Open, public access to credible progress charts, data, and useful context

Who We Are

We are group of local, economic-focused representatives, individuals, and academics who have come together to take on the third phase of the One Nova Scotia work called for by the Commission and the Coalition – measurement.

Our independent group includes representatives from economic organizations, as well as economists and experts from, for example, Dalhousie and Saint Mary’s University, the Atlantic Province’s Economic Council, the Halifax Partnership, the Atlantic Institute for Market Studies, private businesses, and the Province of Nova Scotia.

Participating Organizations

  • Nova Scotia Community College
  • Atlantic Canada Opportunities Agency
  • Nova Scotia Business Inc.
  • Office of Regulatory Affairs and Service Effectiveness
  • Halifax Partnership
  • Atlantic Institute for Market Studies
  • Now!NS - Chronicle Herald
  • Halifax Chamber of Commerce
  • SimplyCast
  • Cape Breton Partnership
  • Atlantic University Presidents
  • EY
  • Atlantic Provinces Economic Council
  • Saint Mary’s University
  • Province of Nova Scotia
  • Dalhousie University

How we work

We began our work in 2016 by reviewing the 19 One NS Goals and figuring out where reliable data that shows us how we are doing could be found. Our criteria:

  1. the data must be publicly accessible, so anyone can review our work;
  2. it must come from established, trusted sources; and
  3. it must be replicable year after year.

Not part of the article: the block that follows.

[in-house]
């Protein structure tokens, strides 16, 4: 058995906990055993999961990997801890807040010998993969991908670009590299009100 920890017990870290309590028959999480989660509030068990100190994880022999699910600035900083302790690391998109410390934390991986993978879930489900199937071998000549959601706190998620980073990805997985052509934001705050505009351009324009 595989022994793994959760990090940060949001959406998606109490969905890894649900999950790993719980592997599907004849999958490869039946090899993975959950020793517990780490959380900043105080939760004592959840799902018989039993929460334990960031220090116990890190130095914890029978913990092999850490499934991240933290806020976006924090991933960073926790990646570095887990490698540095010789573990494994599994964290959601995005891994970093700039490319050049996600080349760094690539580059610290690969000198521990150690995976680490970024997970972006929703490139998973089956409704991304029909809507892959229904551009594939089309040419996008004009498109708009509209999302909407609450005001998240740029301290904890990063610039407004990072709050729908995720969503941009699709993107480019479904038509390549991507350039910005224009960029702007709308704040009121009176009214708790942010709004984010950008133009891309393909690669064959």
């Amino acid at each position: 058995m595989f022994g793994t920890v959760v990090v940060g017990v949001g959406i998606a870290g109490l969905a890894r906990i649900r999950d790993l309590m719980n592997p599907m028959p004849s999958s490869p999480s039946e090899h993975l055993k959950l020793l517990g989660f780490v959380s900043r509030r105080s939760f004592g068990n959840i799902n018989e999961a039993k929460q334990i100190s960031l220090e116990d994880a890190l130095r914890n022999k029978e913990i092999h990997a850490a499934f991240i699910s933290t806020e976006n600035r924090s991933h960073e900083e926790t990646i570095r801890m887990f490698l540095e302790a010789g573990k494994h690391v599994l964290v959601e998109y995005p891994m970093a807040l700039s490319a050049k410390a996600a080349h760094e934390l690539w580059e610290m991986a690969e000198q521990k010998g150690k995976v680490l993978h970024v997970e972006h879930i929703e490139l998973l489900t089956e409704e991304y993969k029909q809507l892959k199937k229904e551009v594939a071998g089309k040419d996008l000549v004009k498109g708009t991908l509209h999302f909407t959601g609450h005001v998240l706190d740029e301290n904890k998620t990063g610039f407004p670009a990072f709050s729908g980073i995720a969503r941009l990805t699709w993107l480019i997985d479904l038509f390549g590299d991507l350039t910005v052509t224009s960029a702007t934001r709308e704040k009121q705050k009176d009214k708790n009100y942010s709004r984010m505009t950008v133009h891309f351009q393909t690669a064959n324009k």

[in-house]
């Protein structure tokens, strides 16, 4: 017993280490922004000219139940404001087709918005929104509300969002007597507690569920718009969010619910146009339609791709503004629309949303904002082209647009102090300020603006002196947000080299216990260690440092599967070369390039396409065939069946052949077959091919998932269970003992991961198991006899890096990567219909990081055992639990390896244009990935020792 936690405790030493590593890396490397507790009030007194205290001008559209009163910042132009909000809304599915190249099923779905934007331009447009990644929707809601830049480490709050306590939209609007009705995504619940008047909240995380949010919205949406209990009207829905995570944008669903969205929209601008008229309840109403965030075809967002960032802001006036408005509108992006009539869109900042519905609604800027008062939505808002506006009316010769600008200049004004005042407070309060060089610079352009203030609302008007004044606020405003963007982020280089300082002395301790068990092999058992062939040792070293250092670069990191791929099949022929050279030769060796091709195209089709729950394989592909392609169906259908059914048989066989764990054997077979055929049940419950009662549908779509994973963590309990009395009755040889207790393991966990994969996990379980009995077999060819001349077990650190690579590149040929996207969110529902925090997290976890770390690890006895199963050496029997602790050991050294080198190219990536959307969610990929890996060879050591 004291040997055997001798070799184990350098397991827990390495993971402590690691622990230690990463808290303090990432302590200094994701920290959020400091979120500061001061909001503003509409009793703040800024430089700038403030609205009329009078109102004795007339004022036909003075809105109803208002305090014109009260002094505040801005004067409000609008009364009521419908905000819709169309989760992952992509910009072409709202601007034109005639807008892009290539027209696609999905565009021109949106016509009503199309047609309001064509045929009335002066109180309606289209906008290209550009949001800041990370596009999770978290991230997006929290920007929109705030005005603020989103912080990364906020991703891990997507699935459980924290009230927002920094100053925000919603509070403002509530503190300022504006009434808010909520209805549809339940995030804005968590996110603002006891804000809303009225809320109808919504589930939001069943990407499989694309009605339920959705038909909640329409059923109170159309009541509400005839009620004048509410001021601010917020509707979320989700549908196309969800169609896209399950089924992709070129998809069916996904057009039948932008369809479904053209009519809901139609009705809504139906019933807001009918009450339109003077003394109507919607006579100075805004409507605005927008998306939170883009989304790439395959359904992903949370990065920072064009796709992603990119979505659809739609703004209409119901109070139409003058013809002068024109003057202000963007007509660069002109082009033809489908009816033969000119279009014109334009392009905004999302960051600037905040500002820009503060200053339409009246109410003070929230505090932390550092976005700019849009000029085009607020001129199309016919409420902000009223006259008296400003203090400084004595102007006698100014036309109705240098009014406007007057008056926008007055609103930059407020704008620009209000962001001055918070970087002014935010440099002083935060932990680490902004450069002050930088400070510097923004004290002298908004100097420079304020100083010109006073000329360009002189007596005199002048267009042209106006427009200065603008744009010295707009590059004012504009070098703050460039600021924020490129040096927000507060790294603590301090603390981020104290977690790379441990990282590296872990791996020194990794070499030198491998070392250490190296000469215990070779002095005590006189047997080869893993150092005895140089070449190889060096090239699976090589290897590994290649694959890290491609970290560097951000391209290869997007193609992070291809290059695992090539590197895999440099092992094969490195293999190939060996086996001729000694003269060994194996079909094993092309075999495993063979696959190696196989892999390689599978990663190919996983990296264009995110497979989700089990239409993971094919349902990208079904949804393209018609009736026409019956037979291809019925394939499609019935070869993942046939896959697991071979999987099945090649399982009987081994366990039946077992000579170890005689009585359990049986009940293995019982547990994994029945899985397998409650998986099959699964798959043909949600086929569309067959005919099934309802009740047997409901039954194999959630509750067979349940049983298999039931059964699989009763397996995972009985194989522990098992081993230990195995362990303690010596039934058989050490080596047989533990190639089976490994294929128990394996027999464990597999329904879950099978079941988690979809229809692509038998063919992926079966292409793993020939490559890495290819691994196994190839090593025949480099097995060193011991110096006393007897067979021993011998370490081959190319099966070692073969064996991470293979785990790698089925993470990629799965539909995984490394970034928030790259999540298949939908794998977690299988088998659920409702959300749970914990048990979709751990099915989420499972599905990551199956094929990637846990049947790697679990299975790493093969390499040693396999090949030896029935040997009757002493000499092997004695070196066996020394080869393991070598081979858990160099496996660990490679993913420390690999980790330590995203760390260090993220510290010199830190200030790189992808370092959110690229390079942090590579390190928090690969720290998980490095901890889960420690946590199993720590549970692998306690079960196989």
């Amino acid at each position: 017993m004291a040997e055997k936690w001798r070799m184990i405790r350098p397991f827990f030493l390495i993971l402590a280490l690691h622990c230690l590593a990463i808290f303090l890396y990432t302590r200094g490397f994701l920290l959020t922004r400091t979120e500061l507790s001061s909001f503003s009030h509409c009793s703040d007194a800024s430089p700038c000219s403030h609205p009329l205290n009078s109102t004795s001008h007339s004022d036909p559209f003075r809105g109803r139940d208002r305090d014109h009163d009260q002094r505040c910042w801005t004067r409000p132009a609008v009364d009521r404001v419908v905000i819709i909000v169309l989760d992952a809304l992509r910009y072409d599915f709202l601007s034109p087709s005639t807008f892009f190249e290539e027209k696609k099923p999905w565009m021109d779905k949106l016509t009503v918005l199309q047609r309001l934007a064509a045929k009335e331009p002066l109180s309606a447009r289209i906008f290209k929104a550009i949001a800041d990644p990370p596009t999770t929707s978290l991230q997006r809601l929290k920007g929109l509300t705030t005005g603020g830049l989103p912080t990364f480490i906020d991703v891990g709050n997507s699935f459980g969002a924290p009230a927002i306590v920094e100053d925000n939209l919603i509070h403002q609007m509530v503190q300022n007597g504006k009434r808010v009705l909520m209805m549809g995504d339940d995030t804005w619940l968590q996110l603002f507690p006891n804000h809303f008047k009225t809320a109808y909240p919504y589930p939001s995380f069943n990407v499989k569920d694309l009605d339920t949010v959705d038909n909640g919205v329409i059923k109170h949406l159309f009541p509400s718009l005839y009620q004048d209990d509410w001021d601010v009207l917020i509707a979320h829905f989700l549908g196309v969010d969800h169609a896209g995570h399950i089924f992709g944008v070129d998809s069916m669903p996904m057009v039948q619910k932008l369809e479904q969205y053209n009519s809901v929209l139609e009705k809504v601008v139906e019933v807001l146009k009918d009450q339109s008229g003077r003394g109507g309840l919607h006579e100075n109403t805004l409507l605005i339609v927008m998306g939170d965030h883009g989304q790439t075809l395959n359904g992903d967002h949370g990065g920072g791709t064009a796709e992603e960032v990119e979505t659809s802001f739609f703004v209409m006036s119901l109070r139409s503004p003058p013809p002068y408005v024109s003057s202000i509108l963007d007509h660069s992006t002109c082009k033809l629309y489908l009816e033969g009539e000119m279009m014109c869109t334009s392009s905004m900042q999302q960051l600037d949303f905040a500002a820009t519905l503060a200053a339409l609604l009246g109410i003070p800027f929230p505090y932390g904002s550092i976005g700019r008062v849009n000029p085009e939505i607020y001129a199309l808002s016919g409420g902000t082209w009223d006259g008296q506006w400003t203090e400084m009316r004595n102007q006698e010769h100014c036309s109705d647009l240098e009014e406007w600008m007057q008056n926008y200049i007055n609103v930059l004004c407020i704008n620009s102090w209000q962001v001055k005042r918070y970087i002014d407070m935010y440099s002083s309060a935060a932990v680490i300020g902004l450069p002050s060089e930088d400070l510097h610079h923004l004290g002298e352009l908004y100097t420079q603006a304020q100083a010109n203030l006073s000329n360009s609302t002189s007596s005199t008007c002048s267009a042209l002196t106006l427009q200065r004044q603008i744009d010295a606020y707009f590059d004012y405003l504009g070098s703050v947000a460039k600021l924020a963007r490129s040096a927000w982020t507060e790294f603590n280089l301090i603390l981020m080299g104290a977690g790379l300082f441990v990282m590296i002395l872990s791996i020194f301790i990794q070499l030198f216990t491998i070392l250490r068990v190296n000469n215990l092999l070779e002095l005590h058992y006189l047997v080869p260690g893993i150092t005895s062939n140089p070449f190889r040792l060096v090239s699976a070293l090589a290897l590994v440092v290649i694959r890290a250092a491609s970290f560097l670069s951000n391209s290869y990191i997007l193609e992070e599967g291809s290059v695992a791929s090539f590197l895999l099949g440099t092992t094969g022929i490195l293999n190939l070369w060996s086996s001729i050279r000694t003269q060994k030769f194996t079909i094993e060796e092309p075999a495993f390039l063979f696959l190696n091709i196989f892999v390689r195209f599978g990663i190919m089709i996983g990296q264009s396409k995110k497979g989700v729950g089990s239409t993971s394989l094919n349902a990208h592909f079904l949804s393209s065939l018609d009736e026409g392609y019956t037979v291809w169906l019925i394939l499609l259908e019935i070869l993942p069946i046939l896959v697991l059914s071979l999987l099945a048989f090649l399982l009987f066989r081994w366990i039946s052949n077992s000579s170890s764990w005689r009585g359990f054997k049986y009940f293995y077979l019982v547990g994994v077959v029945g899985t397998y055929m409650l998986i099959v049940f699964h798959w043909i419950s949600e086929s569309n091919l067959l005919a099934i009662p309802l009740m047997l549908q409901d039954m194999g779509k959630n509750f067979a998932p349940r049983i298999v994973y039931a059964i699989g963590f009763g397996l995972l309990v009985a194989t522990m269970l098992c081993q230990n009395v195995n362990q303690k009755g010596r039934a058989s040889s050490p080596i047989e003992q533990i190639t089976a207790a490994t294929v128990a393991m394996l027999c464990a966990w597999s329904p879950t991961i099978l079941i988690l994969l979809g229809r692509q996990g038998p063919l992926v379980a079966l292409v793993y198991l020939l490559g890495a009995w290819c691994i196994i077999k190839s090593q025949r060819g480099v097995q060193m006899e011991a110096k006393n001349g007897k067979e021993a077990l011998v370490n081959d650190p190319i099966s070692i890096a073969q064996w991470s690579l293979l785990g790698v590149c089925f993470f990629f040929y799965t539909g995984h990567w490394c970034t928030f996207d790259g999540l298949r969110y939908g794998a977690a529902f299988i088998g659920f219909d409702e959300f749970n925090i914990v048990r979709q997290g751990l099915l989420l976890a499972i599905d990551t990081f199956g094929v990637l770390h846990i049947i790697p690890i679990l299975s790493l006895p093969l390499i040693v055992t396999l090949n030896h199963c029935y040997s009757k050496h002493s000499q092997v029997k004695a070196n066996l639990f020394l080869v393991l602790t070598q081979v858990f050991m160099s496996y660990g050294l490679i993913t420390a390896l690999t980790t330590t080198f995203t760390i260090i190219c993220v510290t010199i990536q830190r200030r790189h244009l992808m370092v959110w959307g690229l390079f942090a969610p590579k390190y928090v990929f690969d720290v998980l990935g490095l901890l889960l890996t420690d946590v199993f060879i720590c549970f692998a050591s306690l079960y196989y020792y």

With the data in hand, together we come to an objective consensus about the story it tells and we share the information and data with you. We have decided to present this information in a digital dashboard — available to anyone at any time, and updated on a quarterly basis as new data becomes available — rather than as a traditional annual report.

The One NS Goals are ambitious, and progress is expected to take place over a decade or more. Our intent is to provide information on the long-term trends affecting the economy and demographics of our province. We will track and report on progress over the next several years to ensure Nova Scotia is headed toward a brighter future.

The One NS Digital Dashboard will be updated as soon as new source data becomes available for any measure – at least on an annual basis. As we move forward, we will also consider what other indicators or information can be included to better measure our progress.

The Data

The One NS Digital Dashboard is a work in progress.

In preparing this Dashboard it became clear that some of the 19 Goals are more challenging to measure than others, while other indicators may not be entirely consistent with the Commission’s original intent. The Commission expected this, writing: “more in-depth analysis, consultation and refinement will be required before the goals are formally adopted.”

We continue to develop new data sources and methodologies to measure a few of the Goals. Those will be added as soon as possible.

Any changes to the items on the site were carefully considered and discussed with the researchers who helped formulate the 19 One NS Goals. They are also explained in the deep dive section underlying the related Goal. We remained as close as possible to the letter and the spirit of the Goals. In some cases, however, historic data revisions necessitated adjustments. In others, the original data is not regularly available or reproducible, or the calculation of a baseline needed revision.

In some cases, the 19 One NS Goals identified target numbers. The Dashboard expresses some of these as percentages because the Canadian benchmarks the Nova Scotia goals are measured against are constantly shifting.

Any of these minor adjustments allow for accuracy, consistent reproduction, data accessibility, and year-over-year comparison.

We welcome input that would help us continue to improve the measurement of the Goals at